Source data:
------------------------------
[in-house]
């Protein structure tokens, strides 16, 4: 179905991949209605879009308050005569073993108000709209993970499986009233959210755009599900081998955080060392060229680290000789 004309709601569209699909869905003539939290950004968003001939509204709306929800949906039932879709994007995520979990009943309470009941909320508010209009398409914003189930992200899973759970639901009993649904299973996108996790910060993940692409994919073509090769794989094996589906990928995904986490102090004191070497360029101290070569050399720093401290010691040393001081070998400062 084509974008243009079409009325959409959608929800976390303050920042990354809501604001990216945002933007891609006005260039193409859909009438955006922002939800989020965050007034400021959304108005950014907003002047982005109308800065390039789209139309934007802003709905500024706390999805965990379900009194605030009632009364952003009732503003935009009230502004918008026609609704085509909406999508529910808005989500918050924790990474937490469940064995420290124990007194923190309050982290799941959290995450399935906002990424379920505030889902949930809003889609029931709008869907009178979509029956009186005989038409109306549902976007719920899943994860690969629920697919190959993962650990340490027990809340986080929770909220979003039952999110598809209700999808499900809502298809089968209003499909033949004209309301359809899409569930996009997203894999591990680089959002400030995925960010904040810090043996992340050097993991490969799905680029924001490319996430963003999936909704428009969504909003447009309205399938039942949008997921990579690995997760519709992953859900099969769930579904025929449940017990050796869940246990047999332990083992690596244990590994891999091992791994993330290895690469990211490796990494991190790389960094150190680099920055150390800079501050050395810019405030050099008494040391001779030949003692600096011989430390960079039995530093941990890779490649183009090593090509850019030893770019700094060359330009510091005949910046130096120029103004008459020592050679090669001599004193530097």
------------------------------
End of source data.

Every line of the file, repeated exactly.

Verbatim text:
[in-house]
């Protein structure tokens, strides 16, 4: 179905991949209605879009308050005569073993108000709209993970499986009233959210755009599900081998955080060392060229680290000789 004309709601569209699909869905003539939290950004968003001939509204709306929800949906039932879709994007995520979990009943309470009941909320508010209009398409914003189930992200899973759970639901009993649904299973996108996790910060993940692409994919073509090769794989094996589906990928995904986490102090004191070497360029101290070569050399720093401290010691040393001081070998400062 084509974008243009079409009325959409959608929800976390303050920042990354809501604001990216945002933007891609006005260039193409859909009438955006922002939800989020965050007034400021959304108005950014907003002047982005109308800065390039789209139309934007802003709905500024706390999805965990379900009194605030009632009364952003009732503003935009009230502004918008026609609704085509909406999508529910808005989500918050924790990474937490469940064995420290124990007194923190309050982290799941959290995450399935906002990424379920505030889902949930809003889609029931709008869907009178979509029956009186005989038409109306549902976007719920899943994860690969629920697919190959993962650990340490027990809340986080929770909220979003039952999110598809209700999808499900809502298809089968209003499909033949004209309301359809899409569930996009997203894999591990680089959002400030995925960010904040810090043996992340050097993991490969799905680029924001490319996430963003999936909704428009969504909003447009309205399938039942949008997921990579690995997760519709992953859900099969769930579904025929449940017990050796869940246990047999332990083992690596244990590994891999091992791994993330290895690469990211490796990494991190790389960094150190680099920055150390800079501050050395810019405030050099008494040391001779030949003692600096011989430390960079039995530093941990890779490649183009090593090509850019030893770019700094060359330009510091005949910046130096120029103004008459020592050679090669001599004193530097």